OAKLAND, Calif. (KGO) -- Charter schools in California may face more restrictions. A task force has come up with recommendations that would allow local school districts to have more control over charter schools.
Early last March, California's governor said it was time to take a closer look at the impact charter schools have on traditional public schools. Nearly four months later, a task force appointment by Gavin Newsom handed him a 10-page report with recommendations.
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Among them was a call to extend the timeline to approve or deny a charter school petition from 60 to 90 days.
And here's a big one -- compensate districts when students transfer to charter schools.
"That's a great idea," expressed Ismael Armendariz of the Oakland Education Association.
It was all smiles from the teachers union because, if a school loses students to a charter school this year, the state would still give the district tuition payments based on number of students from the previous year.
"It gives the district time to adjust and it also helps us deal with declining enrollment," explained Armendariz.
The report says the state should develop new standards for overseeing charter schools and should remove the California State Board of Education from the approval process.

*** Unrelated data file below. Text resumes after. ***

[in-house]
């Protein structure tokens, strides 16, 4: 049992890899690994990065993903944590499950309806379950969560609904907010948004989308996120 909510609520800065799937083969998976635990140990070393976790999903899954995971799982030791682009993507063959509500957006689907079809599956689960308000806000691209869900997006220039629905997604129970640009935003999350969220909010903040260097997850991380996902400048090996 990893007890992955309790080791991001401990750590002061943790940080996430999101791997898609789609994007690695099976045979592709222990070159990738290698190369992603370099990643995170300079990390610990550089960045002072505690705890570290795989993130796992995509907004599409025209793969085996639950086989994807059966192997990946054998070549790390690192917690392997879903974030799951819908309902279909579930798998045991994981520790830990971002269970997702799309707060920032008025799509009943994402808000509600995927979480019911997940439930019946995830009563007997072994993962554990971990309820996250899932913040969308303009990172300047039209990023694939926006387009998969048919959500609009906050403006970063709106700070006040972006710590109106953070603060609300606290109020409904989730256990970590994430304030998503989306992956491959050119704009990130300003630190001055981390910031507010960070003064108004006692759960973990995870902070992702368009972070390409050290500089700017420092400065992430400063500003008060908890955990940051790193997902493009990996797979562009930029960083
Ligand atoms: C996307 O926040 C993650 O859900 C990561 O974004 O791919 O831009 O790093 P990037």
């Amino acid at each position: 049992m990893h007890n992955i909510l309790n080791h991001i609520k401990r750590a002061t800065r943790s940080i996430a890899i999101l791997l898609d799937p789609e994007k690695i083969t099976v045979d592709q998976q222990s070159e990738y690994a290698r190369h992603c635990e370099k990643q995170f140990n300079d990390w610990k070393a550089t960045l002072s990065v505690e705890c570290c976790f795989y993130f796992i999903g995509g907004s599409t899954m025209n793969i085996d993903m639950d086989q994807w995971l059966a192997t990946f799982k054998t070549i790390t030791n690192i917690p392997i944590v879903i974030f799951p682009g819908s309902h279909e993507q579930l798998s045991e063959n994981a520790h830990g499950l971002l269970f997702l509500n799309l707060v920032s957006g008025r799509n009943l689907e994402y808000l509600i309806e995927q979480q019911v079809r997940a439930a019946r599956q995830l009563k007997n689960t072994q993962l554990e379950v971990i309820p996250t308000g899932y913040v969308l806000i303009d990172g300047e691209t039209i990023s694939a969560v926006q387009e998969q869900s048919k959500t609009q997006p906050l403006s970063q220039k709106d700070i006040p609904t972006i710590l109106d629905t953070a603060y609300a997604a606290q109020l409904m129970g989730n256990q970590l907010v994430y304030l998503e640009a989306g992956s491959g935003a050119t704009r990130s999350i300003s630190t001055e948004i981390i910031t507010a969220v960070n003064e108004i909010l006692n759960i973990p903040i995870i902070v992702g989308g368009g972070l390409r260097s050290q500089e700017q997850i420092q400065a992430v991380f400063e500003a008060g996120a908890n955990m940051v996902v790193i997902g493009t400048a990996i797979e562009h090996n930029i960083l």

"If a district doesn't see the need to have another school, the district has no recourse to say no we can't have that charter school here because they can just go to the county or state and the state will appeal it," said John Sasaki, spokesperson for the Oakland Unified School District.
The state approves 75 percent of all appeals, shutting out any type of local control.
Nedar Bey is a charter school advocate who says they were created out of the need for better schools in Oakland.
"America is built on competition. This is free market society, this is about competition. The question is why are they leaving the public school and going to the charter schools?" asked Bey.
The governor was likely support new rules based on these recommendations.
California charter schools may face more restrictions
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